Musaeus, Hero and Leander

LCL 421: 296-297

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Musaeus

Unfortunately, precisely in the field which is of most concern in such an edition as this, even after the latest efforts of these three learned interpreters, we are still far from a generally accepted consensus of opinion. Their suggestions for the solution of a relatively large number of specific problems of textual criticism and of interpretation of meaning lead to conclusions which are somewhat frequently widely divergent. This shows only how insufficient, in the final analysis, our material is for textual criticism in the case of unique or peculiar expressions in this short poem, and there is no immediate possibility of this situation being improved. Therefore I have not felt myself prompted to make substantial changes in the constitution of my text as against the suggested solutions which I have discussed and argued for in my Bemerkungen. On the other hand I have in the apparatus criticus gone beyond the material adduced to support my own conclusions and considerably increased the references to different solutions and to the parallels on which these are based, so as not to mislead the reader by the deceptive semblance of a certainty beyond dispute.

For his help in the translation into English of the additional notes, in the preparation of the final text of the introduction and in proof-reading I wish to thank Mr. Jean Parry, assistant in the department of classics in Bern.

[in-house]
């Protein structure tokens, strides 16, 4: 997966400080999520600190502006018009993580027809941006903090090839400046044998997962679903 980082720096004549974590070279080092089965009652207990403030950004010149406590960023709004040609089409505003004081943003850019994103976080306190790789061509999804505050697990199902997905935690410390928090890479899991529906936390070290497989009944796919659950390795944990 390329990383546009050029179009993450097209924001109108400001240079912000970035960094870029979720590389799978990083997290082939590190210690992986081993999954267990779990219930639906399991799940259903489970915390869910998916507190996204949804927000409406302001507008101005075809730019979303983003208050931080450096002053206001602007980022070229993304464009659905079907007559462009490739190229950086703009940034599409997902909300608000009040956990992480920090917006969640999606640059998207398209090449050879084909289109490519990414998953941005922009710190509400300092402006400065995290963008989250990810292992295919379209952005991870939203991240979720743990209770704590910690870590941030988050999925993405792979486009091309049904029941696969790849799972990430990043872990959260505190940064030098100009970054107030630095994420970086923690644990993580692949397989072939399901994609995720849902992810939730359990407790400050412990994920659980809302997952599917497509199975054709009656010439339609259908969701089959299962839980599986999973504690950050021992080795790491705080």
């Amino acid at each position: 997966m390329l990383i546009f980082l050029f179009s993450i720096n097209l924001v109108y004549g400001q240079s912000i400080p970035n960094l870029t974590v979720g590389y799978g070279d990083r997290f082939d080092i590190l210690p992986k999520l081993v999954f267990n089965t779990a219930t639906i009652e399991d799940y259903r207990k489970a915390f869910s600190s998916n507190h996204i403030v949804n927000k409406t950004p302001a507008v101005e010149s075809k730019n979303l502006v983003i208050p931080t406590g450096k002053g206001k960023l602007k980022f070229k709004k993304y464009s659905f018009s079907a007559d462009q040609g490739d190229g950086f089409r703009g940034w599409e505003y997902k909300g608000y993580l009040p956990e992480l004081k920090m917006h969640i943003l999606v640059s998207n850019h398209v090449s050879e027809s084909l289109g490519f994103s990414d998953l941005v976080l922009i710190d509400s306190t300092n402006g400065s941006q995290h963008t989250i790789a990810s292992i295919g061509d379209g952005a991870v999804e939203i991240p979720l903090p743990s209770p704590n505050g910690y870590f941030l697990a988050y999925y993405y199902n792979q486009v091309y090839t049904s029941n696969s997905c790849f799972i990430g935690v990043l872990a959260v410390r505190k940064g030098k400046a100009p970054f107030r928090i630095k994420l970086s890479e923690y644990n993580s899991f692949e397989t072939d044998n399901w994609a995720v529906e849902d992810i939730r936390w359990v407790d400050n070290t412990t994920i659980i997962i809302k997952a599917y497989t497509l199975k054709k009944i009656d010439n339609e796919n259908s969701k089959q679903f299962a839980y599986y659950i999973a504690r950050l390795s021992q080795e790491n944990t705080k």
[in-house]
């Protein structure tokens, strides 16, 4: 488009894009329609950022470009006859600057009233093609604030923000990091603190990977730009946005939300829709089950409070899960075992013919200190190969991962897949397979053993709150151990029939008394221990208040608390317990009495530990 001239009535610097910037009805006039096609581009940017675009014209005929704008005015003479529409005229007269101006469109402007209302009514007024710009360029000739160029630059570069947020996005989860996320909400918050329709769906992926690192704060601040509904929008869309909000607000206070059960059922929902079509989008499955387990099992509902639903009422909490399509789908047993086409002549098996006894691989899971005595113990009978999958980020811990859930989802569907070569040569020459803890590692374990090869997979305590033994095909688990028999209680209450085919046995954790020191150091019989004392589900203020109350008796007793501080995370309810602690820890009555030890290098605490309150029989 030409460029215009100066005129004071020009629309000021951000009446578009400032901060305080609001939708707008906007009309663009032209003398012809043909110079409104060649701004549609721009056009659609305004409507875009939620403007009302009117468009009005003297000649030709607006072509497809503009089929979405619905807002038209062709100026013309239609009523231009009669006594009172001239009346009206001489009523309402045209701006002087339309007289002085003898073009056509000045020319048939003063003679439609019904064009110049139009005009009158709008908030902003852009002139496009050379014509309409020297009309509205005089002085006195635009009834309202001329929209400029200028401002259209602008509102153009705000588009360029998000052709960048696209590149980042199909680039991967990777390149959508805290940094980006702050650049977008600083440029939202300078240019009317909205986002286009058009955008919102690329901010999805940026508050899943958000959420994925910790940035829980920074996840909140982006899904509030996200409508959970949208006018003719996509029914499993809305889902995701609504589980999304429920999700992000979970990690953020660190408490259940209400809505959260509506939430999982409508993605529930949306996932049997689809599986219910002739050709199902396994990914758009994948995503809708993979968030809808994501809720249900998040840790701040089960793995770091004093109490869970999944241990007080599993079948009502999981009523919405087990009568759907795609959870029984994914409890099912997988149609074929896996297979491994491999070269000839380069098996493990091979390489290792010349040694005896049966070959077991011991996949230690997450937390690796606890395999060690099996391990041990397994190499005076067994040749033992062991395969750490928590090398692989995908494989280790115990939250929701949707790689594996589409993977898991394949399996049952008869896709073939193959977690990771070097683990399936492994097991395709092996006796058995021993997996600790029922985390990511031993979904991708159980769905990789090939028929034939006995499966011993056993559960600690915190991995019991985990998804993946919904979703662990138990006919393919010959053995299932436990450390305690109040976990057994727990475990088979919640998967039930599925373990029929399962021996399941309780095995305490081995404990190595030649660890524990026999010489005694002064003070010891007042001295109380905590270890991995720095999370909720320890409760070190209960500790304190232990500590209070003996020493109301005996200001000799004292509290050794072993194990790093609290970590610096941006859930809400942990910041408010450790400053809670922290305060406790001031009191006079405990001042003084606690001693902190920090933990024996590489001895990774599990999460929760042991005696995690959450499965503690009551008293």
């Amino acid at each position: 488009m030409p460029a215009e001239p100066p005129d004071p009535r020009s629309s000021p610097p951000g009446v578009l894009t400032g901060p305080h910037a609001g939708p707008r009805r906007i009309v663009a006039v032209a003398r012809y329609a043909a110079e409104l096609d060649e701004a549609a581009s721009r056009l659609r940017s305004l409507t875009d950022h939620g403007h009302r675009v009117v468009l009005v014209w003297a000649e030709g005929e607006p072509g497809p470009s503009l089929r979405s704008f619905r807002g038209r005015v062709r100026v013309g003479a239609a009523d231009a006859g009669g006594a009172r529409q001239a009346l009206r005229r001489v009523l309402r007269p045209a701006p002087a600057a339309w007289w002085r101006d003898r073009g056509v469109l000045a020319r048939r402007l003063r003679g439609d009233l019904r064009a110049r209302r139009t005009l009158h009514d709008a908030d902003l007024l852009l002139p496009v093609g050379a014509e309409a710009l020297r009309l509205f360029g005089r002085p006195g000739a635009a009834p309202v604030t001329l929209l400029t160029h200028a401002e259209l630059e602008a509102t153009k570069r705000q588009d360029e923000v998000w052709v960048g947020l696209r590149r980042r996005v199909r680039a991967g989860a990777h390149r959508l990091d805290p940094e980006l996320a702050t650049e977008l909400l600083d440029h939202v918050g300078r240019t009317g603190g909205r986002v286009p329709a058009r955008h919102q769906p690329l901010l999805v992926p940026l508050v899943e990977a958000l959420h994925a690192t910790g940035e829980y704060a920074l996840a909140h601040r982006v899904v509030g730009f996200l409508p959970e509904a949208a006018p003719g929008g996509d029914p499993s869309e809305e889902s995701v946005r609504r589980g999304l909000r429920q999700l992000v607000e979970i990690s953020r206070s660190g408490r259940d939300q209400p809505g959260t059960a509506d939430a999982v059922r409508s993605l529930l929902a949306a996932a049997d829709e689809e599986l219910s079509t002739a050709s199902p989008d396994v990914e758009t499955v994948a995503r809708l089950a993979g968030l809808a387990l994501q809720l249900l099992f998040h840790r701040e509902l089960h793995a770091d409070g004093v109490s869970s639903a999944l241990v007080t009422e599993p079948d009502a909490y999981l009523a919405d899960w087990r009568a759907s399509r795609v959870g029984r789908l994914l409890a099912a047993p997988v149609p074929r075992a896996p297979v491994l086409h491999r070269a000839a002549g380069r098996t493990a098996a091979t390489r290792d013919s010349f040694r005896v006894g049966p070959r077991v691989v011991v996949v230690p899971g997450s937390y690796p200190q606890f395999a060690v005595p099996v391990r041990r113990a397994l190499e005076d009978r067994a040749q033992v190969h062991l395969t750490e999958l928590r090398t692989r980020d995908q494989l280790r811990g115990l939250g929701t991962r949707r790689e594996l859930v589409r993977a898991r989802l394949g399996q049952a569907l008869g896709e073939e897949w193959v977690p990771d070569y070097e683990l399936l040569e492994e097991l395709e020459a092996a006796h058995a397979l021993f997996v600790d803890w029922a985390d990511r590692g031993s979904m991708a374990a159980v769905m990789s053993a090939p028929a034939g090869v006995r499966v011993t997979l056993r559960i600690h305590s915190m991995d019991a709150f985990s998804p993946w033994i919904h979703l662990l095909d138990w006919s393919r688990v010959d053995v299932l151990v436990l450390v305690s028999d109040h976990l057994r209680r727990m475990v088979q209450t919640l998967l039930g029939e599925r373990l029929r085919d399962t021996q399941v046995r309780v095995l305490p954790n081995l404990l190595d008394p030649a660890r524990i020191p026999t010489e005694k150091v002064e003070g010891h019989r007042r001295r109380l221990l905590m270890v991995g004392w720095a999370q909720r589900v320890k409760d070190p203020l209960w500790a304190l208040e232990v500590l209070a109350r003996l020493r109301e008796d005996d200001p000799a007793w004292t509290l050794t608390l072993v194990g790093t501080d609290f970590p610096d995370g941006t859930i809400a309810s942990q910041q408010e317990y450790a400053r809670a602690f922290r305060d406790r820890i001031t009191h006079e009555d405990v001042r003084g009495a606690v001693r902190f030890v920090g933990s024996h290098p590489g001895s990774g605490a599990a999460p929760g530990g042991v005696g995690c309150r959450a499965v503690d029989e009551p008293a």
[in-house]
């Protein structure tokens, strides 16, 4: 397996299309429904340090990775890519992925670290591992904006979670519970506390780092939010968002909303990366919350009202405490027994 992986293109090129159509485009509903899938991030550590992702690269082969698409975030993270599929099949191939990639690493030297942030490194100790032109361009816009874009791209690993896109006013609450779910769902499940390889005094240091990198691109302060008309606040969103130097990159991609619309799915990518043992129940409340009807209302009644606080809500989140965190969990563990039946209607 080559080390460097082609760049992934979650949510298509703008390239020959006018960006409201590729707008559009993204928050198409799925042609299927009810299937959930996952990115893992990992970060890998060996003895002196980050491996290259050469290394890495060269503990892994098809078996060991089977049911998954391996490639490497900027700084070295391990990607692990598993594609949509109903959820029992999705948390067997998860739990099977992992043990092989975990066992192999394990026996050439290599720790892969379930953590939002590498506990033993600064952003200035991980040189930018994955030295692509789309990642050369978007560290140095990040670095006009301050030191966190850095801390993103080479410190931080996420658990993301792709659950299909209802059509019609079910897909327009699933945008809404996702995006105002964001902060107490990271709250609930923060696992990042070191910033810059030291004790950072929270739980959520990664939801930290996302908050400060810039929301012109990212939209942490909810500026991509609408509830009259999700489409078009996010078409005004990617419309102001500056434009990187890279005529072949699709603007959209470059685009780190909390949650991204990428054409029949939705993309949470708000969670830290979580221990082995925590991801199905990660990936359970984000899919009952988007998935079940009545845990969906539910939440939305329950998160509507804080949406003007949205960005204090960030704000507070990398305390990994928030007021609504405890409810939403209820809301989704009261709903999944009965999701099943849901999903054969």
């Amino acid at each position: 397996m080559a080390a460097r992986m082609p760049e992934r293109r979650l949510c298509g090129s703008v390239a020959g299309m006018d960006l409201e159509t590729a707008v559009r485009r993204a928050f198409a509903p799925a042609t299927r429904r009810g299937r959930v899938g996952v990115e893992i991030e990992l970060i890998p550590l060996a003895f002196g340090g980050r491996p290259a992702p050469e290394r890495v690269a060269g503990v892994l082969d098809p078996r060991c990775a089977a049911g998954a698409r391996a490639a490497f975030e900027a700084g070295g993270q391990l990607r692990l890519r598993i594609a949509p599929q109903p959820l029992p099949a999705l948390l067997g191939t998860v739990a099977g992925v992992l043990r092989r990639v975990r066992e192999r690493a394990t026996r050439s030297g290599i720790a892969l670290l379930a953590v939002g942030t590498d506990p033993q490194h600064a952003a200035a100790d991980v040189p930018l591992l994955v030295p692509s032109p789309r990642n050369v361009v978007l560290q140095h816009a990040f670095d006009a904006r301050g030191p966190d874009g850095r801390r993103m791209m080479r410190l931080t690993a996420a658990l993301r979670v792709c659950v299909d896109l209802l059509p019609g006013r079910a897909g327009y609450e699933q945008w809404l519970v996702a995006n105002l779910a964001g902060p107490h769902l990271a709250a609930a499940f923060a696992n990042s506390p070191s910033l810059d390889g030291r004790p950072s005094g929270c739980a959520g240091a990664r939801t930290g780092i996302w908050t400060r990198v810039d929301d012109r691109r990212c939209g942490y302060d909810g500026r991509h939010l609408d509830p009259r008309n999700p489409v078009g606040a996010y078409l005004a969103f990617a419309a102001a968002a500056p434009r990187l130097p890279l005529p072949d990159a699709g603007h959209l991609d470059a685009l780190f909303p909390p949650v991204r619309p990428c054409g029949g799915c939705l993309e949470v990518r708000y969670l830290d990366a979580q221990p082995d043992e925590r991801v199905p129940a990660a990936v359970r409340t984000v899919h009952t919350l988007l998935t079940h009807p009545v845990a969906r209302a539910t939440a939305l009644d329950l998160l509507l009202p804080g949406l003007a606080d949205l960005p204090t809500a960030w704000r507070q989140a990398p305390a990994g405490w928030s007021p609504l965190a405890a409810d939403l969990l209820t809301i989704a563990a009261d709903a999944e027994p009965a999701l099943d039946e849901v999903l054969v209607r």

Thomas Gelzer

Bern, April 1972

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Musaeus

Introduction I. The Poet and his Work

The Poet

We have no biographical information about the epic poet Musaeusa beyond the fact that in the superscriptions of some manuscriptsb he is called γραμματικός. In the fifth and sixth centuries a.d. this title was borne by several authors whose works, in verse and in prose, we still possess. They are scholars and teachers learned in the rhetoric, poetics and philosophy of their time, and expert in the scholarly interpretation of the classical prose-and verse-authors, in particular of Homer, the orators and the philosophers.

Clues for dating Musaeus can be gathered from the comparison of his poem with other surviving writings.c The most striking clue is the use that he

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DOI: 10.4159/DLCL.musaeus-hero_leander.1973